Lake Tips: EUTROPHICATION
What is it?
Eutrophication is the process by which lakes age.
When a lake is first formed, it has very low nutrient levels, appears
clear and has few aquatic plants. This is the oligatrophic stage. As the lake
matures, it gains nutrients, plants and other organisms that help achieve the
most productive, eutrophic stage. In the middle of these two extremes is the
mesotrophic stage. These differing stages are typical of most lakes, but there
are many exceptions. Some lakes never appear clear (most often human-made
lakes), and others continue to remain clear, accumulating very few nutrients
over time (usually the case for high-altitude lakes). Naturally, eutrophication
takes hundreds to thousands of years to occur, but with human influence, it can happen in
only decades of years. Due to the nature of this process it often becomes difficult
to determine what may be influencing the lake. Continuous monitoring
of lakes can show what impact humans are having and what stage the
lake is in.
Symptoms of human-induced (cultural) eutrophication are:
Increased algal growth (stimulated by increased supply of
Increased rooted aquatic plant growth (stimulated by increase in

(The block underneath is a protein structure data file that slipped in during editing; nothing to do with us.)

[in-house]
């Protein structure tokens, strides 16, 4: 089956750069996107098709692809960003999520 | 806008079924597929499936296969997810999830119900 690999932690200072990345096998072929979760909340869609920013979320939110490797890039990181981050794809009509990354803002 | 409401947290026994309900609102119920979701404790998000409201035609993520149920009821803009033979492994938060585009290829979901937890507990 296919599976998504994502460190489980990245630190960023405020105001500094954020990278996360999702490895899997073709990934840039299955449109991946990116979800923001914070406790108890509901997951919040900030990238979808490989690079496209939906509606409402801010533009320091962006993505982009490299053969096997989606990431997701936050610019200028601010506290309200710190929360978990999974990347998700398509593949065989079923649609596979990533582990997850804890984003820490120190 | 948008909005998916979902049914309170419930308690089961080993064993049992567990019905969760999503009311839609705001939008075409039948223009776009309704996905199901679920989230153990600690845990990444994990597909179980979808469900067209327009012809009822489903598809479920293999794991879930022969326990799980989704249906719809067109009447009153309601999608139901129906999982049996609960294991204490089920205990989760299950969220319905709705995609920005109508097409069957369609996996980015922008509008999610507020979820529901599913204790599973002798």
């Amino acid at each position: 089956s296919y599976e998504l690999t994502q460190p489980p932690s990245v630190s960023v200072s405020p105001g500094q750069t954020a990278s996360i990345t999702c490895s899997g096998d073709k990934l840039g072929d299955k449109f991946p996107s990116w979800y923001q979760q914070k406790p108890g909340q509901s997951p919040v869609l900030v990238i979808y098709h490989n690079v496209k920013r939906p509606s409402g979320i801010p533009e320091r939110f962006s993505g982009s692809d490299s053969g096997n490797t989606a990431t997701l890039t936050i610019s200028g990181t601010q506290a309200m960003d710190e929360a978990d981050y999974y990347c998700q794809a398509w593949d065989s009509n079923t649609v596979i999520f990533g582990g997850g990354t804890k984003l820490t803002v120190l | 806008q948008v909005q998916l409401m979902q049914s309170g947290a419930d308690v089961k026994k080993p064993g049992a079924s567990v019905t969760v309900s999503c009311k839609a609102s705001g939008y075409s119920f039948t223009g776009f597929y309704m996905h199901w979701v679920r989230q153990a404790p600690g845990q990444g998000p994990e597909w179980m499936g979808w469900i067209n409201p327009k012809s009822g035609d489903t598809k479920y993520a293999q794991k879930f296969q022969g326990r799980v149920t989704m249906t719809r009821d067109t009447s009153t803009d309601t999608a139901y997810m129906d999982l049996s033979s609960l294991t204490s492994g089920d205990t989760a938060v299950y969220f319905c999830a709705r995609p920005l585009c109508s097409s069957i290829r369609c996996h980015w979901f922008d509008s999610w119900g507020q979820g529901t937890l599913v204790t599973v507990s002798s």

nutrient supply, as well as additional shallow growing areas due to accumulation
of sediments, silt and organic matter);
Lower dissolved oxygen concentrations in all or parts of the
lake ( resulting from increases in plant respiration and organic decomposition,
which can kill fish and other aquatic life).
In addition to eutrophication, there are other cycles that
dictate what and how many organisms are able to survive. One such cycle is
stratification. During the warmer months, the water temperature becomes
layered, with the warm water remaining on top and the more dense, cooler water
sinking to the bottom. In between the extremes is the thermocline layer that
consists of rapidly changing temperatures. Stratification affects oxygen
content, light penetration and photosynthesis, which then determines what
organisms are able to survive in the different temperature regions.